Social affairs reporter Fiona Lamdin used the word N in a segment about a seemingly severe racial attack in the city of Bristol, causing more than 18,600 complaints from viewers.
“The BBC now accepts that we should have taken a different approach at the time of airing and we are very sorry about that,” Hall wrote in an email the BBC shared with CNN. “We’ll now strengthen the offensive language tutorials on our output.”
Hall wrote that the broadcaster had intended to highlight an alleged racist attack, adding that the BBC would continue to cover these stories.
“Every organization should be able to admit when it made a mistake. We made it here,”; he wrote. “It’s important for us to listen – and also learn. And that’s what we will continue to do.”
The apology came after a famous BBC radio host, DJ Sideman, resigned for the use of bad voices.
“The use of the word N and its subsequent protection was like a slap in the face of our community,” DJ Sideman – whose real name is David Whiently – said in a video statement posted on Instagram on Saturday.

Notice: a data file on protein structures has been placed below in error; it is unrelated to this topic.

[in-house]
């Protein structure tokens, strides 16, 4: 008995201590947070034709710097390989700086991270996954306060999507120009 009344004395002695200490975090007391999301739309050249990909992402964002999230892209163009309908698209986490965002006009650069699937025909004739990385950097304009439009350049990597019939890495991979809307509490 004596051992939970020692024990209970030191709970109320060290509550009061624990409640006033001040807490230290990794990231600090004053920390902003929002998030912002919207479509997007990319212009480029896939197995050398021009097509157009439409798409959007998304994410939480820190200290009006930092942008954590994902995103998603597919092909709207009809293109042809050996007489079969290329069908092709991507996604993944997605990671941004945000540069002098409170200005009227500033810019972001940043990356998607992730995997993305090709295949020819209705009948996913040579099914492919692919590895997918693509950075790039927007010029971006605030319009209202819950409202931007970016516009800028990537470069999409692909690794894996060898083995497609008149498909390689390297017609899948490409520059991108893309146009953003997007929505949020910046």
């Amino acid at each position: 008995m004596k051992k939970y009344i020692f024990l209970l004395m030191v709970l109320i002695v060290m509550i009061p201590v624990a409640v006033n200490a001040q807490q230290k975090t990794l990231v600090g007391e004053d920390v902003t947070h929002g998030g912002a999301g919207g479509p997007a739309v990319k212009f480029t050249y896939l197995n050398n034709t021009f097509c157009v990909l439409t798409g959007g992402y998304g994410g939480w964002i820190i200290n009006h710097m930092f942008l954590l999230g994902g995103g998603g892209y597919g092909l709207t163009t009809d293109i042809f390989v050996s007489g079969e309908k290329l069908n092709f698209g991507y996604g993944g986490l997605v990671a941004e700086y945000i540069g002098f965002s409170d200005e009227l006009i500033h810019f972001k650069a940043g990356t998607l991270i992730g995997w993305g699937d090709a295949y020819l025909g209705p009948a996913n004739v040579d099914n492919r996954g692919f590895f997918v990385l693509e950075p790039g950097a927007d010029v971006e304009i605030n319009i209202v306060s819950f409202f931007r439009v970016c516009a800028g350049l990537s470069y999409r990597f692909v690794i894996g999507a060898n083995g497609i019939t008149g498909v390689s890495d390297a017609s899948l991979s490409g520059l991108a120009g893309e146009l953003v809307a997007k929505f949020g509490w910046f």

“The BBC’s sanctioning of N by a white person on national television is something I cannot object to. This is a mistake in the judgment that I cannot just laugh at you during the process and act like everything is fine, “he added.
On Sunday, BBC World Black correspondent Larry Madowo told his 1.9 million Twitter followers that the BBC “does not allow” him to use the N world in an article when quoting a person. African American.
“But a white person was allowed to say it ON TV because it’s ‘editorially valid’,” Madowo tweeted.
Lamdin’s report aired on July 29. It describes an attack against a medical staff and musician known as K, or K-Dogg.
He was hit by a car on July 22, in what police describe as “a serious racial attack” due to the racist language used by the occupants of the car. .
Four men between the ages of 18 and 23 were arrested on suspicion of conspiracy to kill.
CNN’s Hilary McGann contributed to this report.